To hardcore fans of the genre, it's no surprise that country music just ain't what it used to be. Sure, the great Willie Nelson has outlived all his old friends to become a beacon of light for the "good old days," but no matter how one slices it, today's focus group-created, franken-protooled country "superstars" like Kenny Chesney, Blake Shelton, the Band Perry and their ilk are no prize pig when compared to the pioneers of the genre like Hank Williams, Johnny Cash, George Jones, Patsy Cline, and other Nashville legends.
Although firmly identified with Canada's thriving blues scene, in truth, singer/songwriter Jim Byrnes has more in common with the Band's Levon Helm than with, say, Muddy Waters. Byrnes - who was born in St. Louis, but moved to Vancouver B.C. better than 30 years ago - and the late Helm both draw heavily from across a wide swath of American musical history, from blues and rock to folk and country. Both artists pursue a distinctive roots 'n' blues musical style and possess warm, deep, and totally unique voices that wrap themselves around the material.
So, when Byrnes decided to record an album of mostly old-school country music tunes with his long-time musical foil, producer and multi-instrumentalist Steve Dawson, the project doesn't fall as far out of the singer's wheelhouse as one might suppose. With I Hear The Wind On The Wires (Black Hen), Byrnes has a firm handle on what made these songs by Ray Price, Hank Snow, the Stanley Brothers, Gordon Lightfoot, and others timeless in nature, so much so that Nashville songwriters are still trying to capture that creative lightning in the bottle today.
Byrnes chose a true honky-tonk classic to kick off I Hear The Wind In The Wires, Hank Snow's "I'm Movin' On" a number one hit for the Canadian singer and songwriter, a song recorded by everybody from Snow and Willie Nelson to Ray Charles and Elvis Presley. Byrnes plays it straight down the line, laying his twangy vocals atop a flurry of Scotty Moore-styled guitar licks and squalls of Chris Gestrin's funky roller-rink organ riffs, throwing in a few hollers now and then to lively up the joint. Continuing on in this vein, Byrnes' spin on "City Lights" is a little more jaunty than Ray Price's original, but if Byrnes' vocals sound more melancholy than heartbroken, his anguish is punctuated by Dawson's weeping pedal steel guitar.
When Buck Owens put his Bakersfield sound to Harlan Howard's "Above and Beyond (The Call of Love)" in 1960 he scored a 3 chart hit with the tune. Howard, perhaps Nashville's last great country songwriter, had a way of stripping a lyric down to its emotional core, and Byrnes takes the ball and runs with it, hitting every heartfelt note with his romantic promises, the steel guitar moaning in the background as a lonely piano rides alongside the mid-tempo rhythm. Byrnes' take on the song is closer to Owens' than Rodney Crowell's otherwise solid 1989 cover (which did what Buck's couldn't in hitting 1 on the chart), capturing the original's winsome spirit with a believable passion.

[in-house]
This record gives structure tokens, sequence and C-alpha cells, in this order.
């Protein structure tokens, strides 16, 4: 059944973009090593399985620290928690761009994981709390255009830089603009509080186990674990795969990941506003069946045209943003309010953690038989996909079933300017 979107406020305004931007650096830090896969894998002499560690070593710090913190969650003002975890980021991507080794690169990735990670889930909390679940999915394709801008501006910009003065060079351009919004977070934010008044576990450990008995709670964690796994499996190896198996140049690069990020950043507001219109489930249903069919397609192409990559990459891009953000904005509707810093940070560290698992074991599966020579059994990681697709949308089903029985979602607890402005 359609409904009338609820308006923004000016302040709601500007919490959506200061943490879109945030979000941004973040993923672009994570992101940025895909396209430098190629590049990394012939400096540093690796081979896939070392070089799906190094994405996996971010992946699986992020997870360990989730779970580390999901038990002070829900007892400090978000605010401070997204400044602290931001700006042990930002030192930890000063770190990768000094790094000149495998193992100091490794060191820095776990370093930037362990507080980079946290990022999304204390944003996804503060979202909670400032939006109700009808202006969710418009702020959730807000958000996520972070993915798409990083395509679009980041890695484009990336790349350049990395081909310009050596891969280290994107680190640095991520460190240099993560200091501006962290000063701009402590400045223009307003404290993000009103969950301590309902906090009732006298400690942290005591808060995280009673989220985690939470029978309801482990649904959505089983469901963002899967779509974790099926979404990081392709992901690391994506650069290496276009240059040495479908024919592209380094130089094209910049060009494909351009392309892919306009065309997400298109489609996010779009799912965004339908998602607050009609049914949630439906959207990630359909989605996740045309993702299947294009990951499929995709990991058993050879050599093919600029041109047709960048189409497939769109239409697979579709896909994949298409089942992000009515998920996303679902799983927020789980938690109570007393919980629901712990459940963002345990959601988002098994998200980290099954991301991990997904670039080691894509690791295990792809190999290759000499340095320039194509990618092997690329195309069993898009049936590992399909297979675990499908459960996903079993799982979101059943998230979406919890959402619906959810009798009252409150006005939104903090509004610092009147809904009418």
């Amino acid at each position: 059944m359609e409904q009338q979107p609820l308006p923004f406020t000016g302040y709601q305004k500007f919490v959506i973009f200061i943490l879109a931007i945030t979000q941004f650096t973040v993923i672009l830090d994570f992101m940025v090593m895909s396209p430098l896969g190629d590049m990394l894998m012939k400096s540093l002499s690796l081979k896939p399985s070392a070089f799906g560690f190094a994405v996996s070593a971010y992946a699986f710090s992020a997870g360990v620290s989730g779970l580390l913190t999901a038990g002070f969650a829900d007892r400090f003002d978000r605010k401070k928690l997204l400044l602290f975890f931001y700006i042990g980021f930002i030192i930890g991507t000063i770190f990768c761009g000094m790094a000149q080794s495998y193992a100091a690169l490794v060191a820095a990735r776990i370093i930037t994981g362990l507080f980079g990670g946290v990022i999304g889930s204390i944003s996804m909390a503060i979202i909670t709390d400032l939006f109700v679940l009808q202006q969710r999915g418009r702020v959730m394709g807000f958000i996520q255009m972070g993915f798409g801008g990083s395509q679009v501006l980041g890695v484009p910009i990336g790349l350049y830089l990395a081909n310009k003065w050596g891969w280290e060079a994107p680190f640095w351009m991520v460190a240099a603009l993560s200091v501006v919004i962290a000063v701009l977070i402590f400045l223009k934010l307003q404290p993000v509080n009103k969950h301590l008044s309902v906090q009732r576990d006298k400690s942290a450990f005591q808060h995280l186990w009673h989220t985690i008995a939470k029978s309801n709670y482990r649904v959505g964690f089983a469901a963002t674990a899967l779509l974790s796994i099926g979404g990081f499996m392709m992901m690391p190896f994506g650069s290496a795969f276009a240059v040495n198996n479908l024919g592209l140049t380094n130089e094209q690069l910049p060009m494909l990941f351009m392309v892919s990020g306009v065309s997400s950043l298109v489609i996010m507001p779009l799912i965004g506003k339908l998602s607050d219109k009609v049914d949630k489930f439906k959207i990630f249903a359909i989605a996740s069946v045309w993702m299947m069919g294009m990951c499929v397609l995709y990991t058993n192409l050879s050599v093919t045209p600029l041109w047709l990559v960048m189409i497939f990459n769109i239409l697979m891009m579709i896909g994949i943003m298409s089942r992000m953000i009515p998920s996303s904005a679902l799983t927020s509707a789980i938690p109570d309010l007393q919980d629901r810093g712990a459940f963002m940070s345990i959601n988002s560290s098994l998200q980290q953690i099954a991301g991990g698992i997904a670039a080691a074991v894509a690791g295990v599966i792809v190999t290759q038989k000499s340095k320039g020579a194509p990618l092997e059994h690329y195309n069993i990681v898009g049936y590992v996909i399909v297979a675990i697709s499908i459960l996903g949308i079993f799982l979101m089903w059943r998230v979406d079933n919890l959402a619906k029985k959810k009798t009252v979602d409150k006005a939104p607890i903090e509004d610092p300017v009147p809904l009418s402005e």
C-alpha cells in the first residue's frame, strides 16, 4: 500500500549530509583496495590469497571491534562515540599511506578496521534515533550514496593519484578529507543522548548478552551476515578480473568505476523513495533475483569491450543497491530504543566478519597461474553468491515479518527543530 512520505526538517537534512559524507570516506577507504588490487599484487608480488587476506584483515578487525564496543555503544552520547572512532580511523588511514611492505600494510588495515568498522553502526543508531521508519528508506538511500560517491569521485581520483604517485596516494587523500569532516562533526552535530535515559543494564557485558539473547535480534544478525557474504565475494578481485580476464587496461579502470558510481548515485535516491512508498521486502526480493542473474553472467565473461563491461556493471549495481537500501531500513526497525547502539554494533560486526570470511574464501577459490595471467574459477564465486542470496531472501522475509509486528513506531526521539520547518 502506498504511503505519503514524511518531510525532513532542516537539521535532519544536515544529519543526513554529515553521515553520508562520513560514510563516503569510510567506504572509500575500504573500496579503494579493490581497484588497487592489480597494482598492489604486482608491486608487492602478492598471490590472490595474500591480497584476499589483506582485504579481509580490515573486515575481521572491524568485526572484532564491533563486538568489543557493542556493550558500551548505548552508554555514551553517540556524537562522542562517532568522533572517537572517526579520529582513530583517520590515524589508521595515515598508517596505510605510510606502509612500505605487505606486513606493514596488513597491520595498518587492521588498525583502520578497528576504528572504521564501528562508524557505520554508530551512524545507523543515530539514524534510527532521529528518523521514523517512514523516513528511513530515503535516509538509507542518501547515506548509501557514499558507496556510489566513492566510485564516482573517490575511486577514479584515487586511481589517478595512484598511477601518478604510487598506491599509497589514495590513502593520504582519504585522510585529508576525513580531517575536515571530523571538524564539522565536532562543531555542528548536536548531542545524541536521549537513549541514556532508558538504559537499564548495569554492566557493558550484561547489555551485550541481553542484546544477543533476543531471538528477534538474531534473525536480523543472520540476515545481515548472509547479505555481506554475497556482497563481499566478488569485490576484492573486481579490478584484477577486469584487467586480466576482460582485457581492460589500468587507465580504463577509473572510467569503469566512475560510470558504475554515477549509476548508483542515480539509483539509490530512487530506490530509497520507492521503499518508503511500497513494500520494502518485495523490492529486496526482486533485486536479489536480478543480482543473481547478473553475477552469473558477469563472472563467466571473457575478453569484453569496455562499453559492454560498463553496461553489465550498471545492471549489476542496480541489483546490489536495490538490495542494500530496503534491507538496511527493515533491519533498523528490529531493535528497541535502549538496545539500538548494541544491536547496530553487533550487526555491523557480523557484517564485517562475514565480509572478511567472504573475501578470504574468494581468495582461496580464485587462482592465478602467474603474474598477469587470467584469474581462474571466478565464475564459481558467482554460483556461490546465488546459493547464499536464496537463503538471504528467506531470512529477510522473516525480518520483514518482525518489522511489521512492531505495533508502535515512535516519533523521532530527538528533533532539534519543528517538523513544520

Byrnes' duet with Colleen Rennison on "Pickin' Wild Mountain Berries" is simply precious, the performance skewing closer to the R&B styled, 1960s-era Jo Jo Benson/Peggy Scott hit than to the later Loretta Lynn/Conway Twitty "countrypolitan" version. Rennison's sassy, soulful vocals are a delightful counterpoint to Byrnes' raspy baritone, the two voices playing perfectly off each other on what is admittedly a lighthearted bit of fluff, a real guilty pleasure of a song. On the other end of the spectrum, Byrnes' cover of the 1960 Marty Robbins hit "Big Iron" is pure C&W heaven, Byrnes' voice tailor-made for this rollicking story of an unnamed Arizona ranger with "the big iron on his hip" who faces down outlaw Texas Red in a gunfight only one would walk away from. With Dawson's pleading guitar riding shotgun above a rich instrumental backdrop, Byrnes unfolds the gripping tale and drives it to its tragic conclusion.
Switching gears for a moment, "Sensitive Man" sounds like a vintage Ricky Nelson track, or maybe even modern Threk Michaels, the song's melodic undercurrent and rolling heartbeat matched by its James Burton-styled twang 'n' bang stringplay and Byrnes' conversational vocals leading out at the end. Surprisingly, it's a Nick Lowe composition, which you can hear elements of in the chorus and in Byrnes' delivery, but then again, ol' Nick always did have one foot in the Music City even back with the Brinsley Schwarz band. I Hear The Wind In The Wires closes out appropriately with Hank's 1952 hit "Honky Tonk Blues," Byrnes retaining the original's bluesy underpinnings even while playing up the song's more playful, raucous side as Mike Sanyshyn's fiddle rages and Gestrin's organ chimes away low in the mix.
Jim Byrnes has always included a fair number of other people's songs on his albums - 2010's Juno Award winning Everywhere West, for instance, offers up great covers of R&B (Lowell Fulsom), jump blues (Louis Jordan), and straight blues (Jimmy Reed, a major Byrnes influence) alongside Byrnes' own rootsy originals, and in the past he's covered everybody from Mel Tillis and Irving Berlin to Bob Dylan and Muddy Waters...so it's no secret that the man is a masterful stylist and interpreter of songs.
With I Hear The Wind In The Wires, however, Byrnes delivers a true labor of love, challenging himself to try his hand in re-creating an era of country music that, woefully, no longer exists. The results speak for themselves, the performances of Byrnes, Dawson, and band shining brightly from the grooves of I Hear The Wind In The Wires, imbuing the material with the same sort of energy and passion that first generation country music pioneers brought to it back in the day.